An August 7, 2013, Slate article by Genetic Literacy Project Executive Director Jon Entine has criticized a recent magazine story allegedly linking eosinophilic disorder—“a multisystemic condition in which white blood cells overproduce in response to allergens”—to genetically modified (GM) corn, calling out Elle writer Caitlin Shetterly for stoking “conspiratorial fears that the government is covering up evidence that GMO foods can damage the public health.” According to Entine, the article in question “was particularly appalling” insofar as it failed to produce any evidence or tests to confirm the “unusual diagnosis” that GMO foods caused Shetterly’s autoimmune disorder. Instead, Entine argues, Shetterly relied on a “journalistic trick… to frame a settled issue in the scientific community as a mystery or a controversy.”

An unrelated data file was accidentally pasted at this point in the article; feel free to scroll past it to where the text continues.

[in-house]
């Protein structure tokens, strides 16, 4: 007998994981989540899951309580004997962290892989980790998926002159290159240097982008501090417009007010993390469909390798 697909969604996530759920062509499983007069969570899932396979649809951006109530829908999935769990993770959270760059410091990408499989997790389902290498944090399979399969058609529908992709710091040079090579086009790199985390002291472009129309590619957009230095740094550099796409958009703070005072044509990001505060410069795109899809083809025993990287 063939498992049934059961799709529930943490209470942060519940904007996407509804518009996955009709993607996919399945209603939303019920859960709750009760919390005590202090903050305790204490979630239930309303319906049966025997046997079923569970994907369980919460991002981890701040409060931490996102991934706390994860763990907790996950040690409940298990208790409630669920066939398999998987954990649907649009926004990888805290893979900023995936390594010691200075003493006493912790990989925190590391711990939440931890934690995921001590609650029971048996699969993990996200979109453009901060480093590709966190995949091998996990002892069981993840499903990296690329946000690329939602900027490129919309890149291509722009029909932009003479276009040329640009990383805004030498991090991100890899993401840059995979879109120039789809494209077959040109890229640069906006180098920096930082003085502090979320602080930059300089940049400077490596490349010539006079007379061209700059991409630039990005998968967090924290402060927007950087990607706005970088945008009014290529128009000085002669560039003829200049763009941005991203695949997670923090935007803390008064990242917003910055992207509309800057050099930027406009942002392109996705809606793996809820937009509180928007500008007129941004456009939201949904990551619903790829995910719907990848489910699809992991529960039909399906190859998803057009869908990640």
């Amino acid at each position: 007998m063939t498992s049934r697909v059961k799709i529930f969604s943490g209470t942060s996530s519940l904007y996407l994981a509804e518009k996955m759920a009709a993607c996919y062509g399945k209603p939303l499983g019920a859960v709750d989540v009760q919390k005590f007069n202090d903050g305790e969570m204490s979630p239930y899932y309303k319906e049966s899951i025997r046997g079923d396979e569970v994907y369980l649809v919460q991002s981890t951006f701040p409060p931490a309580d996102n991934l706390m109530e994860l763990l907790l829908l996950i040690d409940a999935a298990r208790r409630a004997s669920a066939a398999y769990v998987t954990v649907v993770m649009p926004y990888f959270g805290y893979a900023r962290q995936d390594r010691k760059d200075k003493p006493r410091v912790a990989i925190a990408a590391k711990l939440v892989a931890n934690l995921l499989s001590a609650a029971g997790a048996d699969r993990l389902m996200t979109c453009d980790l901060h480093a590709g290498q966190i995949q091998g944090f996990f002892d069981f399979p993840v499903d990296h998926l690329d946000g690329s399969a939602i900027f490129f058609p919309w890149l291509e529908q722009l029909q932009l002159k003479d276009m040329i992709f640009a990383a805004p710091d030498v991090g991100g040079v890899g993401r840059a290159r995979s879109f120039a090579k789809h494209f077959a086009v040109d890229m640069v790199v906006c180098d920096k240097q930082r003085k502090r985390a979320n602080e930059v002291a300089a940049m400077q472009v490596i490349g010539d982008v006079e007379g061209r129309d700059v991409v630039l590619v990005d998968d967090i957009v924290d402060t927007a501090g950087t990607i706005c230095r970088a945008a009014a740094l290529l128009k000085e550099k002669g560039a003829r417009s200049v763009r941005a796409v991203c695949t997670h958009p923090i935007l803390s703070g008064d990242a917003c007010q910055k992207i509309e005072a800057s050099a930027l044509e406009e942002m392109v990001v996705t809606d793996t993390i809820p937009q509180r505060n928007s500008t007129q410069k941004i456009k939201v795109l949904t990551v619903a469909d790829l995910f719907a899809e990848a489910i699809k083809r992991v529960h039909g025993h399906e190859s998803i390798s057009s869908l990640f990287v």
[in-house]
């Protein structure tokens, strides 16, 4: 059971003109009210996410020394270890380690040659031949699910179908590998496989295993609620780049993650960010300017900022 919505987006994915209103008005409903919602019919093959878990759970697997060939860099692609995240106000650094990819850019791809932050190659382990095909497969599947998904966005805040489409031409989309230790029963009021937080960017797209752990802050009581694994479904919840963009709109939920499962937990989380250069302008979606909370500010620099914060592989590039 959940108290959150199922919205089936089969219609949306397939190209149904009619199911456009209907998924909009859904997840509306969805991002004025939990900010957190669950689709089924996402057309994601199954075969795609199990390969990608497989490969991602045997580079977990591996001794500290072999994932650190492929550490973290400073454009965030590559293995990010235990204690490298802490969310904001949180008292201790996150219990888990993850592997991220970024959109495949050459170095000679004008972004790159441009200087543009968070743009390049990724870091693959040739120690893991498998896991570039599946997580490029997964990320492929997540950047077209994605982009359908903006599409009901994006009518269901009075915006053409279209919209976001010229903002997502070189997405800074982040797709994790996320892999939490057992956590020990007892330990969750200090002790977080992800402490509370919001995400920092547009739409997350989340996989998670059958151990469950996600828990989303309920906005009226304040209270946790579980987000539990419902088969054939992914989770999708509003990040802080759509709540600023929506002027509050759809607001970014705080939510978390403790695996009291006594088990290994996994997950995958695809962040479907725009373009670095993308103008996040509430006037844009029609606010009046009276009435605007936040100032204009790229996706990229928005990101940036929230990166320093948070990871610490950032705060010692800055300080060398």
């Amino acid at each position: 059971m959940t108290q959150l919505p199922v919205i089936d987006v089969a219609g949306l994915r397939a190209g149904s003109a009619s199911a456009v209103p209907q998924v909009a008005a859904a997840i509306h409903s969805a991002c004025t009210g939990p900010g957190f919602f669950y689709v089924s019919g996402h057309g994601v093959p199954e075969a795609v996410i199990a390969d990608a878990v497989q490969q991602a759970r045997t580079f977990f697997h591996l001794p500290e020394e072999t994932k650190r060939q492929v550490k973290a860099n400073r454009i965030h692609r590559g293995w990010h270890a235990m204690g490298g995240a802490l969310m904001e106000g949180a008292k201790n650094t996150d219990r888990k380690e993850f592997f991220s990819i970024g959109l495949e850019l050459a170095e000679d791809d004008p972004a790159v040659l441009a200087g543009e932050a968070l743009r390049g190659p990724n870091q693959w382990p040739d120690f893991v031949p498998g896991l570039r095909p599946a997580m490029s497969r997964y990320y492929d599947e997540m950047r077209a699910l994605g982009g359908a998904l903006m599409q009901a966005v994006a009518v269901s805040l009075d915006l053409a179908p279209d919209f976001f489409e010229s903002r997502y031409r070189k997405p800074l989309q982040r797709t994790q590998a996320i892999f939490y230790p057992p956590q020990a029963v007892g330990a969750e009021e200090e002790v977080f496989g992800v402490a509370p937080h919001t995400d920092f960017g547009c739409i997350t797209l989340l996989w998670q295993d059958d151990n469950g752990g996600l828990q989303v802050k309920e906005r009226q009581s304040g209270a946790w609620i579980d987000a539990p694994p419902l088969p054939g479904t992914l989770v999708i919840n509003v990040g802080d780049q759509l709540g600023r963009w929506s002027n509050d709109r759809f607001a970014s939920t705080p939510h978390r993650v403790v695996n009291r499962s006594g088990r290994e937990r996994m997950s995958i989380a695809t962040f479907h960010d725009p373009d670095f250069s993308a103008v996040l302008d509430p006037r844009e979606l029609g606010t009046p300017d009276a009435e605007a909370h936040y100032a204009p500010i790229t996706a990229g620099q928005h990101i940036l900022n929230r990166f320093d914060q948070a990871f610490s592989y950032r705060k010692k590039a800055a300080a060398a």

“There has not been one study that links the genetically engineered corn or any approved genetically modified food on the market to allergies,” University of California, Davis, plant geneticist Pamela Ronald told Entine. “The author, and apparently this doctor, is under the mistaken belief that the process of genetic modification can in itself create unique allergens that are not otherwise found in nature or are not easily identified and evaluated. That’s just not accurate.”